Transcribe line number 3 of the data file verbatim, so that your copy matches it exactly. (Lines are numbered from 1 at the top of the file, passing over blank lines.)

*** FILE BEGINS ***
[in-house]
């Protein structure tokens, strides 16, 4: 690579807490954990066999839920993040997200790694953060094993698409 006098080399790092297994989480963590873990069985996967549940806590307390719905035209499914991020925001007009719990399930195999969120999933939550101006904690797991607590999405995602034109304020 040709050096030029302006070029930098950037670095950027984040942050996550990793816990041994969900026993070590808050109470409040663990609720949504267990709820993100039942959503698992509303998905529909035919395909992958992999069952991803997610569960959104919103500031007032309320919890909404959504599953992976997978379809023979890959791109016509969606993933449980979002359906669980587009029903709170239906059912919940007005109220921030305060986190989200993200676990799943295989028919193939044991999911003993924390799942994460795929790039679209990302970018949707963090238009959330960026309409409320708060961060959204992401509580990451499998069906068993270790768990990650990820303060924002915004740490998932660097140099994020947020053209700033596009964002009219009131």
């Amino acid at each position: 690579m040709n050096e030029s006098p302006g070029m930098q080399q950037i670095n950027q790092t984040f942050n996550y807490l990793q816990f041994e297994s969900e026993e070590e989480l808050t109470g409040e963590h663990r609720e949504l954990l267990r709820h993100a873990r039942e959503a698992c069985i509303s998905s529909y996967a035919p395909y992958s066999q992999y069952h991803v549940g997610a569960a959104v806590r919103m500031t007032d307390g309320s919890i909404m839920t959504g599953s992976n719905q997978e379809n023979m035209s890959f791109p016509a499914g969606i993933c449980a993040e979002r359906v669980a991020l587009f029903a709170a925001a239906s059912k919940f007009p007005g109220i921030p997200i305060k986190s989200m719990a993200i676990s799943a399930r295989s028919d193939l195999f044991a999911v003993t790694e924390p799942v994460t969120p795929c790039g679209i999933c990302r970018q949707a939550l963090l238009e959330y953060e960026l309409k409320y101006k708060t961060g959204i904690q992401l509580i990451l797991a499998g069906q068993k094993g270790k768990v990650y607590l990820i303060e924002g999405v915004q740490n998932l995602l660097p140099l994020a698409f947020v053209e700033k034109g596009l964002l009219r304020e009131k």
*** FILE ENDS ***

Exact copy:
């Amino acid at each position: 690579m040709n050096e030029s006098p302006g070029m930098q080399q950037i670095n950027q790092t984040f942050n996550y807490l990793q816990f041994e297994s969900e026993e070590e989480l808050t109470g409040e963590h663990r609720e949504l954990l267990r709820h993100a873990r039942e959503a698992c069985i509303s998905s529909y996967a035919p395909y992958s066999q992999y069952h991803v549940g997610a569960a959104v806590r919103m500031t007032d307390g309320s919890i909404m839920t959504g599953s992976n719905q997978e379809n023979m035209s890959f791109p016509a499914g969606i993933c449980a993040e979002r359906v669980a991020l587009f029903a709170a925001a239906s059912k919940f007009p007005g109220i921030p997200i305060k986190s989200m719990a993200i676990s799943a399930r295989s028919d193939l195999f044991a999911v003993t790694e924390p799942v994460t969120p795929c790039g679209i999933c990302r970018q949707a939550l963090l238009e959330y953060e960026l309409k409320y101006k708060t961060g959204i904690q992401l509580i990451l797991a499998g069906q068993k094993g270790k768990v990650y607590l990820i303060e924002g999405v915004q740490n998932l995602l660097p140099l994020a698409f947020v053209e700033k034109g596009l964002l009219r304020e009131k």